The key issue here was the salvation of Gentiles. This can be seen by the debate that resulted: “Now the apostles and the brethren who were throughout Judea heard that the Gentiles also had received the word of God. And when Peter came up to Jerusalem, those who were circumcised took issue with him, saying, ‘You went to uncircumcised men and ate with them’” (Acts 11:1-3). The deciding factor that Peter used to convince the others that this was God’s will was that God had baptized the Gentiles in the Holy Spirit and that Jesus said that people would be so baptized (Acts 11:16, 17). Signs signify something to someone. In this case, the gift of tongues given to Cornelius’ household signified to the apostles that God had saved Gentiles and accepted them into His church. Therefore, they ought to baptize them and accept them as fellow believers. In this case, rather than spiritual gifts being signs to others that true apostles were present, they were signs to apostles that true Christians were present! This does not fit the pattern for those who claim gifts are only signs of apostles, though an apostle was indeed present. Yet God supernaturally gave the gift of the Holy Spirit while Peter spoke. Note: Peter did not use any supposed ability to produce signs to validate his ministry.
Neither does this incident fit the pattern taught by Pentecostals. The baptism of the Holy Spirit was not a secondary experience and the gift of tongues was not in this case a sign to the believers that they had become Spirit-filled, but a sign to the apostles that these Gentiles had become Christian. The supposed pattern that proves the second blessing doctrine or conversely the doctrine that the gifts are only to validate apostles is not really a pattern after all. The true pattern is that the Holy Spirit is at work to fulfill the promise of Christ in Acts 1:8. As Ben Witherington points out, “One of the regular features of these narratives about conversions is that God takes charge of the situation, even interrupting an apostle, to bring someone new into the fold (cf. 17:32; 22:22; 23:7; 26:24).15 God is saving unexpected people in larger and larger social and geographical circles. Christ truly baptizes people with the Holy Spirit as He promised, and not just Jews in Jerusalem.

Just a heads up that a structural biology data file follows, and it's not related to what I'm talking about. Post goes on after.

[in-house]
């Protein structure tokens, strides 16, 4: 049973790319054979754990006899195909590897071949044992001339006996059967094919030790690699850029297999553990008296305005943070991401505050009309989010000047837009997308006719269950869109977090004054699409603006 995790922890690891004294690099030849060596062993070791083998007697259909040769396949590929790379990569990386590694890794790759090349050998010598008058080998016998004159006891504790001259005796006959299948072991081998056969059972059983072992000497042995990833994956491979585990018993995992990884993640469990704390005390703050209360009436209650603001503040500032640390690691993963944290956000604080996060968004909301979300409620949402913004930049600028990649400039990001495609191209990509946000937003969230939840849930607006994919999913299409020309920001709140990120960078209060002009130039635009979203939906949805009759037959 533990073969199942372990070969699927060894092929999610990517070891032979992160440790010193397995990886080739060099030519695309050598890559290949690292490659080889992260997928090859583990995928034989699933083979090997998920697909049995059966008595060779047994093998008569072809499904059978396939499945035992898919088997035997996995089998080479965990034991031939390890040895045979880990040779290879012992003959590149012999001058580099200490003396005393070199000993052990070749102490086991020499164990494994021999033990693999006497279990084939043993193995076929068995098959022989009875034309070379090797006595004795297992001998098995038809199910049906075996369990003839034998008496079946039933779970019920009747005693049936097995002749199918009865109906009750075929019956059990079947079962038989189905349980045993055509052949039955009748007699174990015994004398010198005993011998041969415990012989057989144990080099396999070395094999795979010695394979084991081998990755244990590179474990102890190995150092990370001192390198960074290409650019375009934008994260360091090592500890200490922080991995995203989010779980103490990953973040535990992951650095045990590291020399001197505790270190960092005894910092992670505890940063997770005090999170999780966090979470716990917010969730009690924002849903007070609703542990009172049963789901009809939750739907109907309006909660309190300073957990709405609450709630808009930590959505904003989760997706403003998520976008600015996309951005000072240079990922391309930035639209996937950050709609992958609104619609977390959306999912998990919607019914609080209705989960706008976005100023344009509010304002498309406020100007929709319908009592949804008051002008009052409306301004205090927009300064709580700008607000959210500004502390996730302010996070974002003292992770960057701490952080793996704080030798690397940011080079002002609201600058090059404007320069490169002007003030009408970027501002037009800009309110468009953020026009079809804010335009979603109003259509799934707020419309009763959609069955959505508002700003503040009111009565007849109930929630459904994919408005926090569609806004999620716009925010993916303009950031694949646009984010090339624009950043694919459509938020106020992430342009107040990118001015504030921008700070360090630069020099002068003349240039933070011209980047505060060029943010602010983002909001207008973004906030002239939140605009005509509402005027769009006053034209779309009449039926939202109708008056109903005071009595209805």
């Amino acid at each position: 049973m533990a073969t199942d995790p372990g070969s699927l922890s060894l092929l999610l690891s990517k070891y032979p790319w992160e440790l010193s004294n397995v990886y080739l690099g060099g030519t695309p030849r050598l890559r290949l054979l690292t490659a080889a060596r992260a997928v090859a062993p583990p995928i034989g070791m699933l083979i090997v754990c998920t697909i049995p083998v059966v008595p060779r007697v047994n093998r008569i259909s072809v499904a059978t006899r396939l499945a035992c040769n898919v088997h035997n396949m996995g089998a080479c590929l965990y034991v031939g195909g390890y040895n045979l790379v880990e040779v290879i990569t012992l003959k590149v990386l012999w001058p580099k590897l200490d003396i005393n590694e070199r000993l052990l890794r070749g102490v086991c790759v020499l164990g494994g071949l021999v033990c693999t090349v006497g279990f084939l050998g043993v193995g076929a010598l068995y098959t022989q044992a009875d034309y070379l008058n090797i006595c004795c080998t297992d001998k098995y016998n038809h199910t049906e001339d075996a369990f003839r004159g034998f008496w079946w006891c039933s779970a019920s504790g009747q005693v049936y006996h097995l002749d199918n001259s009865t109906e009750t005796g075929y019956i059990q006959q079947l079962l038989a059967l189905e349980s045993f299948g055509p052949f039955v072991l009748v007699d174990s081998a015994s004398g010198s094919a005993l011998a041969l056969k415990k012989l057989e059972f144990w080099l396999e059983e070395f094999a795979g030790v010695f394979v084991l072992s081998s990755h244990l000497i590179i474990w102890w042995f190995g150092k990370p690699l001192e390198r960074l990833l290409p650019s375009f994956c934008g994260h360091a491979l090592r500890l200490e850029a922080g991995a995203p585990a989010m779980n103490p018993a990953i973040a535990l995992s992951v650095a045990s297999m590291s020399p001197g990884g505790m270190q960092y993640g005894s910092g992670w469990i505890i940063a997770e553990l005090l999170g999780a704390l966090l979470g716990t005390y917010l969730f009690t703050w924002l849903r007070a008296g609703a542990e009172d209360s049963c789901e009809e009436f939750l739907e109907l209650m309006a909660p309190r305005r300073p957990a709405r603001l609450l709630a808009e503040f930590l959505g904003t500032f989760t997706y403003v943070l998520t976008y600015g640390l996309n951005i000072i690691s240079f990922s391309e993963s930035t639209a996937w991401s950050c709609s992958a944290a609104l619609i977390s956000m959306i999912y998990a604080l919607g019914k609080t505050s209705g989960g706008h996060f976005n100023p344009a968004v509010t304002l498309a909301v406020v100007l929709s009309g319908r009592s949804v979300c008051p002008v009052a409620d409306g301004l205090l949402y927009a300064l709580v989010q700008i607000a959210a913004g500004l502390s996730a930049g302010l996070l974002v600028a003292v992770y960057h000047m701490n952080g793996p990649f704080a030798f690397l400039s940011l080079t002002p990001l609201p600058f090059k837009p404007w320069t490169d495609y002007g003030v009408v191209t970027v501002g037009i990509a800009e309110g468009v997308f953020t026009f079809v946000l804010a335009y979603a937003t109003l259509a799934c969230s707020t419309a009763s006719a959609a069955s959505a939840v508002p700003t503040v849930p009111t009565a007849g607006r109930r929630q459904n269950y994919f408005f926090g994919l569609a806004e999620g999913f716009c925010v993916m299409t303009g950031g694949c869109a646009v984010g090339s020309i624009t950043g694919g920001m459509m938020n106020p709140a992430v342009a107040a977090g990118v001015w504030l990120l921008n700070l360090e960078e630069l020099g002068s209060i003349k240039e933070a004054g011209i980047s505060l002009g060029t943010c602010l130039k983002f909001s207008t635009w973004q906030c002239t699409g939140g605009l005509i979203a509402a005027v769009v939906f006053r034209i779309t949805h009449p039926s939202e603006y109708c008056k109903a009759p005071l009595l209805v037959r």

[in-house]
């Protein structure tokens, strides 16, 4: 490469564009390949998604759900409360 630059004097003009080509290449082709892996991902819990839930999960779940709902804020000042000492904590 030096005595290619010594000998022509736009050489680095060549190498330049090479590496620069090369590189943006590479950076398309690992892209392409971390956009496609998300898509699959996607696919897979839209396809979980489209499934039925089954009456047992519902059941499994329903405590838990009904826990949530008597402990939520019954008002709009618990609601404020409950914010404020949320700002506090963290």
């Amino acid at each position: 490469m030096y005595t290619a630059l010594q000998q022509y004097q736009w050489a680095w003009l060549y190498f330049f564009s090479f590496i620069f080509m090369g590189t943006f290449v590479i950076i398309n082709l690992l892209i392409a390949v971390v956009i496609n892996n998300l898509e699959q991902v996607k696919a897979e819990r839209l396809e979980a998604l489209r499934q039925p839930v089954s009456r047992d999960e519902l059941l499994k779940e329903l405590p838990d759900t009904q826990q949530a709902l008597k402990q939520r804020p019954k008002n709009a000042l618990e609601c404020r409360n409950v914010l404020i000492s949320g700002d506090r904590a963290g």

In Acts 19 Paul encountered “disciples” in Ephesus and asked them about the Holy Spirit (Acts 19:1, 2). They had never heard of Him, but had been baptized into “John’s baptism.” There must have been a reason why Paul asked them about the Holy Spirit. Evidently, these disciples had even a more defective understanding of Christianity than had Apollos (Acts 18).16 Somehow Paul sensed something lacking. Paul clearly expected that baptized people would also have received the Holy Spirit. They probably knew something about Jesus or they would not likely have been called “disciples.” The text does not tell us how or where they heard about John the Baptist’s baptism and accepted it.
The book of Acts emphasizes the fact that Christ baptizes in the Holy Spirit. John’s baptism was only preparatory (Acts 1:5; 11:16; 19:4). There is reason to believe that these people had no encounter with the Holy Spirit at all, and were in a different category than Apollos because they were baptized in water again and Apollos was not. The apostles themselves, who received the Holy Spirit on the day of Pentecost were never re-baptized after having received John’s baptism.17 Since the apostles and Apollos were not re-baptized and these twelve were, there must have been a difference. The difference was that these did not have the Spirit — that is they were unregenerate. They were baptized by Paul “into the name of the Lord Jesus” and received the Holy Spirit with attending manifestations. Harrison writes, “The problem confronting the Ephesian ‘disciples’ was not ignorance of how to experience baptism with the Spirit, as some have surmised, but failure to have put their faith in Jesus Christ for salvation and receive baptism in His name.”18